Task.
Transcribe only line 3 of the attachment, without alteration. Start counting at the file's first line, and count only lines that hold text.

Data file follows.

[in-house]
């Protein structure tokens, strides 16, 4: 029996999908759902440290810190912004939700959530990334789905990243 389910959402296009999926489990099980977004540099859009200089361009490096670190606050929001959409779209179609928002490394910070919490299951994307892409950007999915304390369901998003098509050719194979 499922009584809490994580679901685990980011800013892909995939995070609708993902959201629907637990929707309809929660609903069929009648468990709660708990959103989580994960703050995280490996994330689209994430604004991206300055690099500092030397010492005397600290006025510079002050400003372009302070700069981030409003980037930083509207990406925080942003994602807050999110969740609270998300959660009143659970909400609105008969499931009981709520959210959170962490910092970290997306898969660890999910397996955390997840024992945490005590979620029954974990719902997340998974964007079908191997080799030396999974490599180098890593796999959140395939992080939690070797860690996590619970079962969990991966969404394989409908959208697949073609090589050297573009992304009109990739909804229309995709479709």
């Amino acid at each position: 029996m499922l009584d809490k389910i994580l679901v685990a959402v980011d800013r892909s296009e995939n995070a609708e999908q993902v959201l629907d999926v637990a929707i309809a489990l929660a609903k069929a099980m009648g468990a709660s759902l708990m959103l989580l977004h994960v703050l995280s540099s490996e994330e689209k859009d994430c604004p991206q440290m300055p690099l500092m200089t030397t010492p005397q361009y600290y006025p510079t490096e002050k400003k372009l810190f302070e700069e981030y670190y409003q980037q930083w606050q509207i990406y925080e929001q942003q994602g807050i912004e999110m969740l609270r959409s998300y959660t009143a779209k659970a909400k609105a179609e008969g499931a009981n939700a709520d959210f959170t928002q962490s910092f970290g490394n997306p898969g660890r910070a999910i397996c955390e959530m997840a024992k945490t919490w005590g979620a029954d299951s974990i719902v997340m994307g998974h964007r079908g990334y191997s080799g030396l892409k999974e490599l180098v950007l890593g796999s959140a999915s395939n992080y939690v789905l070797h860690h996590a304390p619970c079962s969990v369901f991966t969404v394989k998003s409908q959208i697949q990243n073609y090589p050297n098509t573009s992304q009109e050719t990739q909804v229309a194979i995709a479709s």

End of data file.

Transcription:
């Amino acid at each position: 029996m499922l009584d809490k389910i994580l679901v685990a959402v980011d800013r892909s296009e995939n995070a609708e999908q993902v959201l629907d999926v637990a929707i309809a489990l929660a609903k069929a099980m009648g468990a709660s759902l708990m959103l989580l977004h994960v703050l995280s540099s490996e994330e689209k859009d994430c604004p991206q440290m300055p690099l500092m200089t030397t010492p005397q361009y600290y006025p510079t490096e002050k400003k372009l810190f302070e700069e981030y670190y409003q980037q930083w606050q509207i990406y925080e929001q942003q994602g807050i912004e999110m969740l609270r959409s998300y959660t009143a779209k659970a909400k609105a179609e008969g499931a009981n939700a709520d959210f959170t928002q962490s910092f970290g490394n997306p898969g660890r910070a999910i397996c955390e959530m997840a024992k945490t919490w005590g979620a029954d299951s974990i719902v997340m994307g998974h964007r079908g990334y191997s080799g030396l892409k999974e490599l180098v950007l890593g796999s959140a999915s395939n992080y939690v789905l070797h860690h996590a304390p619970c079962s969990v369901f991966t969404v394989k998003s409908q959208i697949q990243n073609y090589p050297n098509t573009s992304q009109e050719t990739q909804v229309a194979i995709a479709s």